The Chicago Great Western Railroad was a spunky midwestern carrier that contributed mightily to the transportation industry. The 1,500-mile CGW, built by the iconoclastic and ambitious A. B. Stickney, proved to be exceptionally innovative as it developed new ways to compete with larger railroads. Pitted against tough, determined competitors, the CGW during its eighty-five years made innovations that changed the history of American transportation. Among the pioneering activities for which the Great Western is remembered are the early use of internal combustion equipment, the hauling of truck trailers atop flatcars ("piggy-backs"), and the use of extremely long freight trains. Indeed, much of the railroad's past supports the notion that smaller, less-established carriers like the CGW frequently stimulated changes in industry thinking and practices.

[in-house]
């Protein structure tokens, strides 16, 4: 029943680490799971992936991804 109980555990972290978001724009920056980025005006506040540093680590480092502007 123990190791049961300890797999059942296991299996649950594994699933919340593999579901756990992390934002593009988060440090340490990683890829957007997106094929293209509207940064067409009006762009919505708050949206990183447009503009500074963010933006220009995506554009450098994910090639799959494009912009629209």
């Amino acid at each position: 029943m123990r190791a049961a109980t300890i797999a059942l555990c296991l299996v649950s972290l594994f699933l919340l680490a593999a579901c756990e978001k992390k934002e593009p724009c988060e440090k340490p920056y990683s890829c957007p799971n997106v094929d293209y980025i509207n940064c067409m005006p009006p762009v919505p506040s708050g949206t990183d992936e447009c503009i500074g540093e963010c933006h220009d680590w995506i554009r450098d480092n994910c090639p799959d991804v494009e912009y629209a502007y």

In spite of its innovations, the path of the Great Western, sometimes called the "Great Weedy," did not always run smoothly. In the 1930s, John W. Barriger III quipped, "The Chicago Great Western is a mountain railroad in a prairie country serving a traffic vacuum." Such a negative assessment was not uncommon for this Granger pike, which in fact climbed some steep grades and owned a long tunnel. And while the road did not operate in a "traffic vacuum," its competitors were well entrenched and robust. By 1903, the CGW served the strategic gateways of Chicago, Kansas City, Minneapolis-St. Paul, St. Joseph, and Omaha. Between Chicago and the Twin Cities alone, the company competed with six other roads. When the Chicago & North Western acquired the Great Western in 1968, one of America's most imaginative railroads disappeared.
"The Corn Belt Route" is the first scholarly treatment of the Chicago Great Western Railroad, a company that has long intrigued the railfan, whether collector, modeler, photographer, or historian. Richly illustrated, this book tells the lively story of one of the great small railroads that once served the Midwest.